People who live in mobile home parks are in a precarious position: They own the homes they live in, but rent the space underneath them. And few receive the protections that other types of renters enjoy.
In El Dorado County, where a new mobile park owner is offering decades-long leases, residents fearing displacement are hoping elected officials step in. While dozens of California counties and cities have passed protections of their own, few statewide rules exist.
“It's an individual fight,” said Tamara Janies, a mobile home park resident and active organizer with the Golden State Manufactured-Home Owners League. “Every county, every city has to fight for it individually.”
There are 560,000 mobile homes in California, and many residents are growing increasingly vulnerable. And across the state, residents are struggling with increased fees.
In 2019, new owners purchased a park in Anaheim and raised space rents by as much as $200 a month. Residents of a park in Loomis have seen sharp rent hikes, too, leaving many who live on a fixed income fearful for their future.
“Imagine someone on social security making $1250 a month,” Janies said. “How long before they lose their home?”
The new owners at Sunset Estates Mobile Home Community in El Dorado Hills have offered some tenants 25-year leases, according to documents reviewed by CapRadio. That lease includes a clause that would exempt residents from “any ordinance, rule, regulation, or initiative measure … which establishes a maximum amount that a landlord may charge a tenant for rent.”
The owners of the park in Loomis offered similar 25-year leases to renters, according to The Sacramento Bee.
“People are already in a panic health wise about being concerned,” Janies said. “And now they feel like their home is being threatened.”
Janies and others first raised the issue to El Dorado County representatives earlier this year, raising flags about patterns they’d seen elsewhere in the state.
El Dorado County Supervisor John Hidahl expressed renewed interest in the county tackling local measures earlier this month. The long leases landlords have presented to residents at parks across the region are especially concerning to him.
“I’m generally not in favor of government trying to control free enterprise activities,” Hidahl said. “[But] when it comes to the point that we're forcing people to be homeless because they have no other alternatives, then there's something wrong with that.”
Hidahl plans to bring the issue up as soon as the board reconvenes and swears in two new members in January. He hopes to see the board pass an emergency ordinance limiting how much park owners can increase space rents, and prohibit them from pushing decades-long leases on residents.
Hidahl wants to avoid pushing vulnerable and often low-income residents out of one of the few affordable housing options left in the county.
“A lot of seniors end up in these mobile home parks, it's kind of their sanctuary of last resort,” he said.
Unlike renters or other homeowners, mobile home residents cannot so easily pack up and leave if their space rent gets too expensive.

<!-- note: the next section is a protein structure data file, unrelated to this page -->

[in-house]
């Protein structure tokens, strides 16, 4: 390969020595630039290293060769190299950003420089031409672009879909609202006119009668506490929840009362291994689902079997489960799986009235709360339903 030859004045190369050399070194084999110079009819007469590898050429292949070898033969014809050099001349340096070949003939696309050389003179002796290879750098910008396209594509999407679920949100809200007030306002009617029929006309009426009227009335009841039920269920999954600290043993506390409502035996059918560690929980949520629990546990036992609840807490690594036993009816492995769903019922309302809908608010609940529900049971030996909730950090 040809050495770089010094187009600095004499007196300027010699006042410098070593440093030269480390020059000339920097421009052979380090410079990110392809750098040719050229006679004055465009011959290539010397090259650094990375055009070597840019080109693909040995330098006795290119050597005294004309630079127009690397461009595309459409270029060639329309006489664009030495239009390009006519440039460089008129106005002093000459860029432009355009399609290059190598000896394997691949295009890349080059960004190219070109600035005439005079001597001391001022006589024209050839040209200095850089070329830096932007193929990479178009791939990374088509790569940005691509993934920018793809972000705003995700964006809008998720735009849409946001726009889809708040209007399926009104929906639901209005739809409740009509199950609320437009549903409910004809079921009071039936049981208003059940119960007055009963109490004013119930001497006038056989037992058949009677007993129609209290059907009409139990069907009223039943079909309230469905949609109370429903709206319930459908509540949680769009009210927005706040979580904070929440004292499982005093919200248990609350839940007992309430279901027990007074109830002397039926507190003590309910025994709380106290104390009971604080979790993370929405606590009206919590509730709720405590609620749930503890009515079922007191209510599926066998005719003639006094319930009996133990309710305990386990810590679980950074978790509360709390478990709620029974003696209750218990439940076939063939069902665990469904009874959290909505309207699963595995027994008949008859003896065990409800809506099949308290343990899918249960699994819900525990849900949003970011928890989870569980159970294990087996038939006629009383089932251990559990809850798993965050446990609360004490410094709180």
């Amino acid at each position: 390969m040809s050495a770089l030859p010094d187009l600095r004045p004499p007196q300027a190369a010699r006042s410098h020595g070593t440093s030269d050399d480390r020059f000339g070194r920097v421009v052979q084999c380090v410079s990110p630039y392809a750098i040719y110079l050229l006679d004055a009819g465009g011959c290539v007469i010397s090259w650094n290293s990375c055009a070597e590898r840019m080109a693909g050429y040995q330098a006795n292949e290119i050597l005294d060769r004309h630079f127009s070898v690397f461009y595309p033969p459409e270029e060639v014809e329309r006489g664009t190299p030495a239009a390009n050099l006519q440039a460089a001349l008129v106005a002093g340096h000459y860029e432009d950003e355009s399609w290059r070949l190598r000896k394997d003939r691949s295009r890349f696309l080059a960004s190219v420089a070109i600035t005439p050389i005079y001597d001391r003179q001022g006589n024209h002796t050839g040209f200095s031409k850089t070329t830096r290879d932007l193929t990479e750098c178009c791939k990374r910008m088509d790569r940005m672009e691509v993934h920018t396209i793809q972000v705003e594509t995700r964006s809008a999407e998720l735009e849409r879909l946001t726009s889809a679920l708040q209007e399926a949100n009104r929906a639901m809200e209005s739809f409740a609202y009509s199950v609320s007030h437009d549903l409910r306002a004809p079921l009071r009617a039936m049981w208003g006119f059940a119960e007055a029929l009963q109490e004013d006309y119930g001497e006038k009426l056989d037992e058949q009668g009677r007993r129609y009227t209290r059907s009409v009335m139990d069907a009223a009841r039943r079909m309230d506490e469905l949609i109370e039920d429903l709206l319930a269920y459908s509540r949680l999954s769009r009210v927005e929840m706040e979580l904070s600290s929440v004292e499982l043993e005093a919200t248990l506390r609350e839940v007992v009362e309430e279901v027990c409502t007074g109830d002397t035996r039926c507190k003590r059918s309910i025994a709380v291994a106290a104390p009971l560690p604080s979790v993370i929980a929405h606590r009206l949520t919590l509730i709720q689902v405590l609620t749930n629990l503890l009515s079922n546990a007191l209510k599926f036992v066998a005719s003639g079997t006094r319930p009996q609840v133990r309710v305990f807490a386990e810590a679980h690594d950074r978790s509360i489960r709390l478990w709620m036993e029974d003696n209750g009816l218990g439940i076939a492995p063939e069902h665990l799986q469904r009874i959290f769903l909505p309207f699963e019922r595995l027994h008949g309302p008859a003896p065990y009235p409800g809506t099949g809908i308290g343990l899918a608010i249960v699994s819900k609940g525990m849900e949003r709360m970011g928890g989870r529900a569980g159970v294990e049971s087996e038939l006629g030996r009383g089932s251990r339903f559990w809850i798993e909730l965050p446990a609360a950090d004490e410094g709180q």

“The people who really are getting trouble with these rent increases annual rent increases in the parks, are those on fixed incomes,” said John Bertaut, vice president of the Golden State Manufactured-Home Owners League.
Despite the name, mobile homes are never easy and rarely affordable to move — if they can be moved at all. The cost of moving an old mobile home may well exceed the purchase price, particularly for older homes. In some instances, it can be impossible to move a home without permanently damaging it.
That leaves mobile home residents vulnerable to the whims of their landlords — and investment companies are increasingly looking towards mobile homes as an untapped market.
“When corporate interests come in and start purchasing parks, there's a greater motive for profit, and a greater motive to raise rents, knowing that they have, in some ways, a captured audience,” said Dr. Andy Rumbach, professor of urban and regional planning at the University of Colorado, Denver.
A 2019 report found interest has increased significantly. Many of the investment companies purchasing mobile home parks see them as an opportunity to turn a profit quickly, according to the report. Companies will dramatically increase to space rents, leaving residents stuck between paying higher fees, or leaving altogether and losing their homes.
To help, the California Legislature passed Assembly Bill 2872 over the summer. The law outlines baseline protections for mobile home park residents, but does not establish any statewide rules about how much a park owner can increase the rent on a given space. Prior efforts to pass statewide caps on space rent hikes have failed in the legislature.
Still, that law doesn’t go into effect until next year, leaving mobile home residents in El Dorado County hoping for a local response.
“It is a very common concern, and it's growing every day,” Hidahl said.
Clarification: We have updated the headlines of this story to clarify that El Dorado County may take up the protections, but the action isn't certain yet.
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